Comp111 Assignment 1: measuring time


In class we have discussed the nature of time in an operating system, including the fundamental inaccuracies in the system clock and the concept of operating system "overhead". In this assignment, we will write a program that measures and quantifies the time taken to execute a variety of C library functions and system calls. This program can be run on a variety of linux hardware to measure library function speed on each kind of hardware.


Your objective is to write a program timing.c that measures the time taken for the following function calls that we will use later in the course:

  1. pthread_mutex_lock -- lock a mutex lock.
  2. sem_post -- modify the state of a semaphore.
  3. open -- open a file for reading.
  4. sbrk -- allocate pages of memory.
This program should measure and print the following averages on stdout:
  1. The identity of the function.
  2. User time taken for the call.
  3. System time taken for the call.
  4. When there is variation in the time due to circumstances, itemize (at least five) circumstances that affect timing, and report the average user and system time taken for each circumstance.

Getting started

To get started,

mkdir Comp111
cd Comp111
mkdir a1
cd a1
cp /comp/111/a/a1/timing.c .
gcc -g timing.c -lrt -lm -lpthread
The compilation command includes three libraries: Your objective is to modify timing.c so that it meets the requirements above. As written, it isn't very interesting!


This seems like a really simple assignment, but you will quickly discover that it is a very subtle and difficult assignment indeed. The program itself is short but rather challenging to write; the functions above have been chosen to expose you to a variety of timing difficulties, to wit:
  1. The main difficulty in this assignment is not in measuring time. The difficulty lies in avoiding measuring things other than the time of interest.
    1. We know already that one has to repeat something a number of times in order to measure its runtime. See lecture for 9/11.
    2. The problem is that the act of repeating also takes time.
    3. Thus, the solution is to measure the act of repeating -- without the function call, -- and then subtract that from the time for repeating with the function call.
    4. Some calls in the list above are actually quite difficult to repeat!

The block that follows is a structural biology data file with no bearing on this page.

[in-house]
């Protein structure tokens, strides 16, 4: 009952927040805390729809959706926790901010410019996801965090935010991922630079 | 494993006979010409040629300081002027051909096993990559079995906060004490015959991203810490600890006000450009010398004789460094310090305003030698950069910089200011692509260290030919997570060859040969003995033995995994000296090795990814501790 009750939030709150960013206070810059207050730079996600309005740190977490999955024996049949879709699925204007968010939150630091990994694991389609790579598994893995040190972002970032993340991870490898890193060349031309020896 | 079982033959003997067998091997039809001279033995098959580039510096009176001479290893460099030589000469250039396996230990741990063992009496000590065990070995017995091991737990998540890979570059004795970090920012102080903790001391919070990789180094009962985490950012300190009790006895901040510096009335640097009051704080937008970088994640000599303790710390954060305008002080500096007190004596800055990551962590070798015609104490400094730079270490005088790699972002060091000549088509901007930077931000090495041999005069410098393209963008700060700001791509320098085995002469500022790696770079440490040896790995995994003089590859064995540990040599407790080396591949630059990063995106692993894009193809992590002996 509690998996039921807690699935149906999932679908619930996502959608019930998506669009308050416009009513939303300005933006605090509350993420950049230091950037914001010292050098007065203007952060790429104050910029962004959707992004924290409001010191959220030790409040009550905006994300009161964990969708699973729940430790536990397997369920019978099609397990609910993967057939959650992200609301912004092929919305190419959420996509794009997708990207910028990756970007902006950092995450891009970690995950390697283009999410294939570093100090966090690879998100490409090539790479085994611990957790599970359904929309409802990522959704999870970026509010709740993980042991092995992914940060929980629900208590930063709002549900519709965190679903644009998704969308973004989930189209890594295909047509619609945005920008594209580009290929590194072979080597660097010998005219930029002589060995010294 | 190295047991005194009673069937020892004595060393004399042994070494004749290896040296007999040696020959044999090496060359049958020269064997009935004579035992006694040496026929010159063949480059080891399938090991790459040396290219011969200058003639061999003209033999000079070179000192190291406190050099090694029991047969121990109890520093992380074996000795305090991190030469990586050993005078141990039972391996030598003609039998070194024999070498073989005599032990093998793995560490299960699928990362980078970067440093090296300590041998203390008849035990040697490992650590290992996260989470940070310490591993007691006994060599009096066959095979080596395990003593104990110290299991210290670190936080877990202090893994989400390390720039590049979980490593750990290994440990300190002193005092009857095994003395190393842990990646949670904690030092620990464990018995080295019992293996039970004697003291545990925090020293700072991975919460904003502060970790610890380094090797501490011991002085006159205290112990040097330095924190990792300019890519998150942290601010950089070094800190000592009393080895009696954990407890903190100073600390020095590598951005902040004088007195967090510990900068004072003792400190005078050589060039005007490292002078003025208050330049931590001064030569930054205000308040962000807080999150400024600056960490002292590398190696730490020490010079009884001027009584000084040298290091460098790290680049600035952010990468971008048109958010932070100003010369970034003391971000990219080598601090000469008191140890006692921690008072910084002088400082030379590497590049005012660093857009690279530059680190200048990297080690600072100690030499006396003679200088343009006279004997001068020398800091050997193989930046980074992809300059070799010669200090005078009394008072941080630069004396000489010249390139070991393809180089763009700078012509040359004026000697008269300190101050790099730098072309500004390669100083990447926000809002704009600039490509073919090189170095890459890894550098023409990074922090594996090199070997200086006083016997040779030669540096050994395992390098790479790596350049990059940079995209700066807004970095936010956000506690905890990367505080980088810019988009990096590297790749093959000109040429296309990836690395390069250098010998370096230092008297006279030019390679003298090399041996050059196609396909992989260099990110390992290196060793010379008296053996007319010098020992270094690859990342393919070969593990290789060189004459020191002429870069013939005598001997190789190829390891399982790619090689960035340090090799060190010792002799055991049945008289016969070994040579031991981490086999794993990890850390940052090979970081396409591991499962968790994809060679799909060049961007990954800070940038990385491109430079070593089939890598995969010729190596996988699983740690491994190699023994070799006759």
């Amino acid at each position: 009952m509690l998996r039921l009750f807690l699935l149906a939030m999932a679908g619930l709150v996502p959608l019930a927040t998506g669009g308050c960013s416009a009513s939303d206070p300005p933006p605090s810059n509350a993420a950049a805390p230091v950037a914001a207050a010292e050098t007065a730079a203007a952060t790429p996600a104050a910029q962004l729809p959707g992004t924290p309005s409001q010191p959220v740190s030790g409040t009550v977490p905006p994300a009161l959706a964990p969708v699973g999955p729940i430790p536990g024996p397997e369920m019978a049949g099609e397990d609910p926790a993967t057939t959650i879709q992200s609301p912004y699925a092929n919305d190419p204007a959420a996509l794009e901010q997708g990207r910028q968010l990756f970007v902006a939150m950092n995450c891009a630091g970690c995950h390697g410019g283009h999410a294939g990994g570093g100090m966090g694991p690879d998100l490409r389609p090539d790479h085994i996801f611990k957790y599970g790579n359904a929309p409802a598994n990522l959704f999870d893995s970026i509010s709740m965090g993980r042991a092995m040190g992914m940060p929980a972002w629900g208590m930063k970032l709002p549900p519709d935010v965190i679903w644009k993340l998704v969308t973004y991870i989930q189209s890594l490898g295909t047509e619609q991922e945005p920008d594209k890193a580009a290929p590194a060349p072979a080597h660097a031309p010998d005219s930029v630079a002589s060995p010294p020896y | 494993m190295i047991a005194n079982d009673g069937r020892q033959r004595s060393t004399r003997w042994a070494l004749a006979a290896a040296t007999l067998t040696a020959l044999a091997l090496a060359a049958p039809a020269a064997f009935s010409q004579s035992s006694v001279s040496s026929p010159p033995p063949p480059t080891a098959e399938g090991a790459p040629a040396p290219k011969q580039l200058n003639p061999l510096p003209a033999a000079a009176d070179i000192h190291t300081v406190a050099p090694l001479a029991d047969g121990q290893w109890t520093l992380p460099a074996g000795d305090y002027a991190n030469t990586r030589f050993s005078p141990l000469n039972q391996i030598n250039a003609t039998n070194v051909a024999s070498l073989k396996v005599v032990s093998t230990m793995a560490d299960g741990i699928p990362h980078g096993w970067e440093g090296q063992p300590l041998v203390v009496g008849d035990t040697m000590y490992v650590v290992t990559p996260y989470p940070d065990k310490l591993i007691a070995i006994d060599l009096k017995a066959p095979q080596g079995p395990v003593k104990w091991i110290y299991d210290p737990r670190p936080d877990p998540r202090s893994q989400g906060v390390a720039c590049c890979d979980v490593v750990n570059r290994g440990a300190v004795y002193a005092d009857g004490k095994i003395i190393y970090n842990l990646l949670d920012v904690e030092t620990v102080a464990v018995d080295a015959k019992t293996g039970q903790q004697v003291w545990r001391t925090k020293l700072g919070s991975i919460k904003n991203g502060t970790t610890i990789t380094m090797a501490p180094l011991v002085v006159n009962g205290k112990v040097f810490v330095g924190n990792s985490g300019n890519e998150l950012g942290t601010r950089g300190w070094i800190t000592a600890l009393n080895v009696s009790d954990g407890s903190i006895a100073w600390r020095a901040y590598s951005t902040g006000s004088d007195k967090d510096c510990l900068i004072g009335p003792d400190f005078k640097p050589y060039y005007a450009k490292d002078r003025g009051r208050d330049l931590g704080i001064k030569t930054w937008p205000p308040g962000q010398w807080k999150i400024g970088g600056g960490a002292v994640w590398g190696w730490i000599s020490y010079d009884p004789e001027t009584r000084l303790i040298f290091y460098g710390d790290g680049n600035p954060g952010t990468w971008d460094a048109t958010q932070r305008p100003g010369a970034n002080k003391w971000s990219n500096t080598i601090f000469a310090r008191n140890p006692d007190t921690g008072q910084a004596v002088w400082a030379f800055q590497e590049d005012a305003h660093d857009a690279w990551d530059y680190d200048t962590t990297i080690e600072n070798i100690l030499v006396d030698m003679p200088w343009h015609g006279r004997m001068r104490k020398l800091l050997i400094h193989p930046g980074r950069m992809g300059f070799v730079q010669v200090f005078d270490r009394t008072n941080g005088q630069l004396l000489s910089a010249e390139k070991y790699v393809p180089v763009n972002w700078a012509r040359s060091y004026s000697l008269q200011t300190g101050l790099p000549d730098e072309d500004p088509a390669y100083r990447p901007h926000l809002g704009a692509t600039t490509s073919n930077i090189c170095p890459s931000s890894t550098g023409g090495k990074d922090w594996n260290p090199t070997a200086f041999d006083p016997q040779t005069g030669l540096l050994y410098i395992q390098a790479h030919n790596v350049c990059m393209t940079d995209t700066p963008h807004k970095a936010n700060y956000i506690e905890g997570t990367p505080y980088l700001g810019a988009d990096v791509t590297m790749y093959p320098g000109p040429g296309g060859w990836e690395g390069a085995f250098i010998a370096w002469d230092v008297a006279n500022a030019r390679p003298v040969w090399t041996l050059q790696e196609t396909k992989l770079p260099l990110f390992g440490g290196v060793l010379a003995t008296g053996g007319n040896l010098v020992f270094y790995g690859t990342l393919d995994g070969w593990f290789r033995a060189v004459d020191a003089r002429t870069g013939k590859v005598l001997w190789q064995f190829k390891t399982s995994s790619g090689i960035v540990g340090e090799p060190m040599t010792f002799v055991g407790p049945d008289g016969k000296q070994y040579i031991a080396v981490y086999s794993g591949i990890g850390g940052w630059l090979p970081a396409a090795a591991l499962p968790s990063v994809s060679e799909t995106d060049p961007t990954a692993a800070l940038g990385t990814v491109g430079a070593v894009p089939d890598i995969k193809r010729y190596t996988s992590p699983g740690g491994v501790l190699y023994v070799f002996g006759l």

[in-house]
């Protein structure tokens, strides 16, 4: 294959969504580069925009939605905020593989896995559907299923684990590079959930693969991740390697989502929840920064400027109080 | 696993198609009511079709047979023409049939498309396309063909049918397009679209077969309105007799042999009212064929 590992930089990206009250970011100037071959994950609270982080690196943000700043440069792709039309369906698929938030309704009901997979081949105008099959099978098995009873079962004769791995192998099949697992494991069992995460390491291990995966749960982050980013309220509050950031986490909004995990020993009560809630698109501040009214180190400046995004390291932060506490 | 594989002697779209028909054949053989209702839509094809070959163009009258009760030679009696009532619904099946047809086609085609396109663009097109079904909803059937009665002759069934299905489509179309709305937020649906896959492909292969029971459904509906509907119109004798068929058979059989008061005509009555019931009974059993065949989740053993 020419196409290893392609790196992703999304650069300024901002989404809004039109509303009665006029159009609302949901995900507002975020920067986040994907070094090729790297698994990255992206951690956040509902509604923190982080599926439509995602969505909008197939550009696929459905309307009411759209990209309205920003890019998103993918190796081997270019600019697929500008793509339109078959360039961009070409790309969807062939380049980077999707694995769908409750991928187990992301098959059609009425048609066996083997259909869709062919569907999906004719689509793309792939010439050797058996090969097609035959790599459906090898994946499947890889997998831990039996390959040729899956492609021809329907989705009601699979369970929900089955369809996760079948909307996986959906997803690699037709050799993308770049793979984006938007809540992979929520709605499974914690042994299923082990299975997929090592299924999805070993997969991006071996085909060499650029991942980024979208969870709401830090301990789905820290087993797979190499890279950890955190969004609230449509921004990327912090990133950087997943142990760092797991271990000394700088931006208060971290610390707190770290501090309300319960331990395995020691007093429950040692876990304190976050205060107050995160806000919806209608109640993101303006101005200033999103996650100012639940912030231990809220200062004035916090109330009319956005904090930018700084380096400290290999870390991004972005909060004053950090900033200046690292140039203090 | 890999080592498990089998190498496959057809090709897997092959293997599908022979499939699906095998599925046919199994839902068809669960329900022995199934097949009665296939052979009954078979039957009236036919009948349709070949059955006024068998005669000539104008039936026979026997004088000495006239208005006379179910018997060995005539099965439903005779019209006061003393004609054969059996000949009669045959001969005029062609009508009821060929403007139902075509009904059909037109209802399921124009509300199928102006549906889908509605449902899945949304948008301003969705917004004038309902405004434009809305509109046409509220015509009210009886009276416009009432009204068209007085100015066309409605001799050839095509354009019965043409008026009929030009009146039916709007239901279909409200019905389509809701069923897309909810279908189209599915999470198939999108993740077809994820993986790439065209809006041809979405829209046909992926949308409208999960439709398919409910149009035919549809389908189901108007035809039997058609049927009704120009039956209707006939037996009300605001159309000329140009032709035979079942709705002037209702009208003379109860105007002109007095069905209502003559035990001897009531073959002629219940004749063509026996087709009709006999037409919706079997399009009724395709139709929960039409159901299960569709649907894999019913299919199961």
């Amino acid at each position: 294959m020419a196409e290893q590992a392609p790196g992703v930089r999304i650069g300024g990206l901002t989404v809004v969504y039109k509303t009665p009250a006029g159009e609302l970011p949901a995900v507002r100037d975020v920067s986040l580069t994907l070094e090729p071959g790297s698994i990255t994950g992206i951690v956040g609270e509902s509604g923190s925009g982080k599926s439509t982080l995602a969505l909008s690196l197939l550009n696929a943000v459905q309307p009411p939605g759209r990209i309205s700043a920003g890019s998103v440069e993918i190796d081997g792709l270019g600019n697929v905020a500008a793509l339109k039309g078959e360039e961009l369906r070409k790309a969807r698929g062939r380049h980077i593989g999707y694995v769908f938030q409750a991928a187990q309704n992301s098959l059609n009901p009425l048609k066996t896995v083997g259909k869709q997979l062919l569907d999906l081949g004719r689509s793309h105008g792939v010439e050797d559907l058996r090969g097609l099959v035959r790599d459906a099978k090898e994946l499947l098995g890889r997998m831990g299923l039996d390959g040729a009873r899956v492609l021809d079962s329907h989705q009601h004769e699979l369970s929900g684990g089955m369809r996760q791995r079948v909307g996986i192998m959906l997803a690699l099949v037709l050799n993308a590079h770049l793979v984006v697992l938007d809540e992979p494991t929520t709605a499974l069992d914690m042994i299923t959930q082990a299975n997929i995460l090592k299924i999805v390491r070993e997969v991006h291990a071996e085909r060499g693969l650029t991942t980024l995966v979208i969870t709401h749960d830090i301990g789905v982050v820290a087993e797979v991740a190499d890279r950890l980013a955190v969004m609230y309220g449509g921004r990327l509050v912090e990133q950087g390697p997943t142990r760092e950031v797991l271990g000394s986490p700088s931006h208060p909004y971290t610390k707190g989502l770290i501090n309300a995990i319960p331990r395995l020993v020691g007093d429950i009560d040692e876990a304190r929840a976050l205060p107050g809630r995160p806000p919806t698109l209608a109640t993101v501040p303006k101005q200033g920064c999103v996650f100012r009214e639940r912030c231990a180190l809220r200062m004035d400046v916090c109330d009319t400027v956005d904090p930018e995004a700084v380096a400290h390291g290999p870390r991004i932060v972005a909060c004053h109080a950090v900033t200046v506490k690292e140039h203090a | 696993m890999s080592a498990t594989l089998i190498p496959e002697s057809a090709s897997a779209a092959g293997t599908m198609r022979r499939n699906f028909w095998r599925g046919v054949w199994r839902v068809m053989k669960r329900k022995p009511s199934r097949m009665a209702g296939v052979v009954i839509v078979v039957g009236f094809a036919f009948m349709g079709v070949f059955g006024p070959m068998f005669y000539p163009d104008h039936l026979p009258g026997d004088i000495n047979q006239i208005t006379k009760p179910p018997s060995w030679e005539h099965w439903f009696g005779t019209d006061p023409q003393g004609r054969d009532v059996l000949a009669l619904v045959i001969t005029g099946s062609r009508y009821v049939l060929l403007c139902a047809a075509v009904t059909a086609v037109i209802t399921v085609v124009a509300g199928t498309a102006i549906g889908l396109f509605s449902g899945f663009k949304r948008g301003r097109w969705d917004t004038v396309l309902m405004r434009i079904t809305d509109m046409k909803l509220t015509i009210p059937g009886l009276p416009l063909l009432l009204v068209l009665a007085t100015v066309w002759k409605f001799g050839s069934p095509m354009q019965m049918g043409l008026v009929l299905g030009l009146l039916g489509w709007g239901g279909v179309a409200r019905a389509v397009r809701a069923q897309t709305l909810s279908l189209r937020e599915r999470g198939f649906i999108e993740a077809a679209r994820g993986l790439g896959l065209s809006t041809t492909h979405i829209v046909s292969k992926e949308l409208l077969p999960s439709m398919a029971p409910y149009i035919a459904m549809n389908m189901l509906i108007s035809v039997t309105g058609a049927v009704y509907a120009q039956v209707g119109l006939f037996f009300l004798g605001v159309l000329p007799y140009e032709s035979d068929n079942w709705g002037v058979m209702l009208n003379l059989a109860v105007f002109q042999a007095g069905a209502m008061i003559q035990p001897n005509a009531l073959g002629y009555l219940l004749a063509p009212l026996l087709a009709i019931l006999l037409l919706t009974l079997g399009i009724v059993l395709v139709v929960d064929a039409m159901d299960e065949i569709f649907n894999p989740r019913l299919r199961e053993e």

2. Another basic difficulty is that the timing of some of the system calls varies with their arguments and/or the context in which they are called, e.g., open and sbrk. In these cases, you should attempt to quantify the variation, which means that you need to vary the arguments yourself. For example,
  3. A third basic difficulty is that some of the routines to be measured cannot be called in isolation. One can call pthread_mutex_lock only once before it blocks on the second call. One must call pthread_mutex_unlock to unlock it. Likewise -- and more subtle -- calling open more than about 1000 times without closing the opened files will fill the file descriptor table, so that further opens will fail. Thus, if you simply repeat open 10000 times without close, only the first 997 or so will actually open anything (open is called three times -- for stdin, stdout, stderr -- before main is invoked)!
  4. A final difficulty is that some system calls and library functions take more time the first time they are called. E.g., malloc -- as we will study -- takes more time the first time to set up the memory desriptor table. Likewise, the first time it is called, printf allocates the stdio memory buffers.

Survival Skills

The typical student might be tempted to simply write the whole program before testing anything. This is a fatal strategy for this assignment. Instead, implement and test small parts before trying for overarching solutions. In dealing with a new program, you are not just debugging the program; you are debugging your understanding of the program. Thus, it is likely that proceeding directly to an overarching and comprehensive solution will waste a lot of time. Instead, make sure you understand what is going on with a series of smaller "experiments", and keep records as to what works and does not work..

Second, when you have a problem, concentrate on understanding what the program does, rather than what it does not do. Serial programs like this are deterministic. Thus whatever it does not do is a problem with your understanding, and not a problem with the program. Correct the understanding and the program will be much easier to correct in turn.

Submission checklist

   Submission is in one C file timing.c.
   All measurement is done with that program.
   The program successfully completes execution in 10 minutes.
   User and system time are printed on stdout in seconds (%e format).
   The function under test is clearly identified in each printout.
   In case of variations, (at least) five situations with repeatably distinct average times are described and measured in the program output.

Submitting completed assignments

To submit this program, first ssh to, cd to the directory in which the solution resides, and then type:
provide comp111 a1 timing.c
It will be graded offline. To see grading status or comments, type
progress comp111
or check the "Grading" link on the course homepage.


When grading your solution, I will select a linux machine at random and run your solution on it. I am not going to tell you my results in advance. Your grade will be based upon:


There will be one point of ten possible points (10%) subtracted per week late or fraction thereof.

Extra Credit

For 10% extra credit, find a way to measure the execution time for the fork system call -- both for the parent and the child -- without crashing our systems in the process!